7 – We transfer onto others the sense that they are directing toward us the forms of negativity to which we ourselves are attached. We project onto others (see and dislike in them) the negativity we are reluctant to see in ourselves—and to which we are attached. We identify with others in a way that enables us to feel within ourselves the negative emotions they are feeling or that we imagine they are feeling.
Print up these seven principles and carry them in your purse or pocket. Or file them on a smartphone or record them for listening. Whether listening to them or reading them over, you can do the workout any time, any place. Consider making notes or keeping a journal because, as you continue doing the workout, valuable new insights pertaining directly to you are likely to pop into your mind. You want to capture these insights to create your guidebook to inner liberation.
These seven principles expose the manner in which our intelligence is lacking. We are all encumbered by this negativity. Now we see exactly what we have to overcome. We see more clearly where our evolution needs to go. This knowledge humbles our grandiose self-image, and in doing so allows wisdom to arise in us.
By the way, number 7 in this list is a mentally challenging mouthful to swallow all at once. If you read this fuller meaning below, you’ll find it easier to absorb the knowledge.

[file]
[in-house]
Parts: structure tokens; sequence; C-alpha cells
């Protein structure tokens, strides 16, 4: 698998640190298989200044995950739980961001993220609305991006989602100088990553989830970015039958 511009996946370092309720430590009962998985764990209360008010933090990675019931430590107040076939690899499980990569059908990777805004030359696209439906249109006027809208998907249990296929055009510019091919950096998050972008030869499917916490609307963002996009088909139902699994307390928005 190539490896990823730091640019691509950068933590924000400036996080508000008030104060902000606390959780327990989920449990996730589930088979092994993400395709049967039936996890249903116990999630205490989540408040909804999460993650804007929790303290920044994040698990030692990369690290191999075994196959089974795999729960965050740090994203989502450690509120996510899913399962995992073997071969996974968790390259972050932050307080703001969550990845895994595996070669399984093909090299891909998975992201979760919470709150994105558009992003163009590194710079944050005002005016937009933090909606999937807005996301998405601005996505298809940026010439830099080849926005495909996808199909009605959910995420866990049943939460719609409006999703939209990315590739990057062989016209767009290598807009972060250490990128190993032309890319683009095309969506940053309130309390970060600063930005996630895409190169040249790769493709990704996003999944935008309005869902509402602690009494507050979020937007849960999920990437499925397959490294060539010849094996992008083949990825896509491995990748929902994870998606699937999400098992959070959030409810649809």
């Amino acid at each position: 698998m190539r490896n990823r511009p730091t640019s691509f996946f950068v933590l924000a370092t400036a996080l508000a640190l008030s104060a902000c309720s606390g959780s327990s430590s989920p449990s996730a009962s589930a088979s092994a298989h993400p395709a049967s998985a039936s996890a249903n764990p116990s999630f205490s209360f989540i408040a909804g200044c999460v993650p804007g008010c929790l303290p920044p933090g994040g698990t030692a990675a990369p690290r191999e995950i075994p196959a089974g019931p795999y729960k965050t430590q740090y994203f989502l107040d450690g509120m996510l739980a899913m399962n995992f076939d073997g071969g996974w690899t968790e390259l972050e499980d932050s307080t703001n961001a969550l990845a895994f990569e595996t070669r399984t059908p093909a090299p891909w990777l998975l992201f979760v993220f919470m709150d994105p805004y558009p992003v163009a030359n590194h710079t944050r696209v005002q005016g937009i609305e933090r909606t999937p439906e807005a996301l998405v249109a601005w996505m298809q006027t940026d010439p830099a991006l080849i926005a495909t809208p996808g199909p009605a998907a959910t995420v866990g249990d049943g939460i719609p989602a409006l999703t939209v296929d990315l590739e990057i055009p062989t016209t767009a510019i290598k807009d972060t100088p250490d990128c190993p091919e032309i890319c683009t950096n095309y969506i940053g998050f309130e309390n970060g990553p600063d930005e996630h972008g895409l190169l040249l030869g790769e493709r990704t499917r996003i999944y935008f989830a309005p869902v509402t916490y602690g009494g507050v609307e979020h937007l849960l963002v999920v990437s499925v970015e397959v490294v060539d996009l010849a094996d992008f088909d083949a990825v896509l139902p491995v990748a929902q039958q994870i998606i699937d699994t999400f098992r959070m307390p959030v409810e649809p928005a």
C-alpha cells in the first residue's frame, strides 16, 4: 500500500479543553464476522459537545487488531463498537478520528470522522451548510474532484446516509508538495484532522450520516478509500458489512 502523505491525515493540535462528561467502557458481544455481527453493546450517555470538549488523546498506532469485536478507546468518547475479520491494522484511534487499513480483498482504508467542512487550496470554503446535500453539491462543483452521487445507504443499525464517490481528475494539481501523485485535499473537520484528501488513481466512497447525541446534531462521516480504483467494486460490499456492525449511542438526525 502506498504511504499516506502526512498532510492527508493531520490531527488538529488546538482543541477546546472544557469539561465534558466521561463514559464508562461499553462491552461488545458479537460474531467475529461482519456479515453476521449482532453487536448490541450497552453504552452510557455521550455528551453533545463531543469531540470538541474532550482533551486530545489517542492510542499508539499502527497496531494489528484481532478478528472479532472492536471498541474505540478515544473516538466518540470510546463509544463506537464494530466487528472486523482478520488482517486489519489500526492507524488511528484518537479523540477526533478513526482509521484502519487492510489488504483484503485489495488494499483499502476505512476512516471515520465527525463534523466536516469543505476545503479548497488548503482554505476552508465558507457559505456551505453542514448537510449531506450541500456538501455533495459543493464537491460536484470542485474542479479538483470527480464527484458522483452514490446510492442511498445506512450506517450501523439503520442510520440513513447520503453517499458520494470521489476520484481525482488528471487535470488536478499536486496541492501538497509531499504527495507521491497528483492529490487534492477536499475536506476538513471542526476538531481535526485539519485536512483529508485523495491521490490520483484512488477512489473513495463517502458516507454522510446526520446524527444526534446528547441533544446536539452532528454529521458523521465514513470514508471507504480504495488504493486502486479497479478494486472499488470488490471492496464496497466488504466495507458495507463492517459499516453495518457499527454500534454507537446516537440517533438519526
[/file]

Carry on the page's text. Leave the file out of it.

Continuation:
Transference: Be aware of how you might want to misinterpret the words or actions of others for the purpose of feeling hurt or offended. It’s so easy to feel refused, criticized, belittled, rejected, and unloved. Our psyche jumps at the chance to take on these negative emotions. Becoming aware of transference helps us to see the inner choice we make to suffer in this way.
Projection: Try to acquire the insight that enables you to understand the human tendency to see in others what you don’t want to see or acknowledge in yourself. For instance, if you’re resistant to seeing selfishness or self-centeredness in yourself, you’ll be quick to see and dislike it in others. When we’re smart and wise, we see the world more objectively or realistically. When we’re entangled in negative emotions, we lose our ability to see the world around us in a clear, objective way.
Identification: Be aware of how you might be willing, at a deeper level, to feel the pain of other people. Often it’s a good thing to imagine their pain in order to sympathize with them and be willing to help them. Other times, though, we feel their pain quite strongly in order to arouse or awaken certain negative emotions in ourselves. If, for instance, we feel the agony of someone’s helplessness, we could be replaying and recycling this negative emotion within ourselves. Doing this is no help to anyone.
If you encounter strong resistance after doing the workout for several days (or for a week or two), back off and give it a rest for a few days. Strong resistance involves the feeling that your mind is no longer processing the content. It can feel as if you mind is saying, “No thanks! I’m not interested in reading this material today. I can’t get my head around it anymore.” Resistance to self-development is common. It can occur even when we’re trying to do daily physical exercises. On an inner level, we all have resistance to assimilation and acceptance of inner truth. This resistance has to be honored; we don’t want to get in a futile struggle with it. Resistance can be an indication we’re making progress. Don’t be discouraged or defeated by the resistance. Continue reading the content after taking a break. Trust that the benefits of this deeper knowledge will begin to manifest.
These principles provide the means to appreciate the universality of humankind. We see ourselves and humanity more objectively and more compassionately. Through self-knowledge, we discover our authentic self.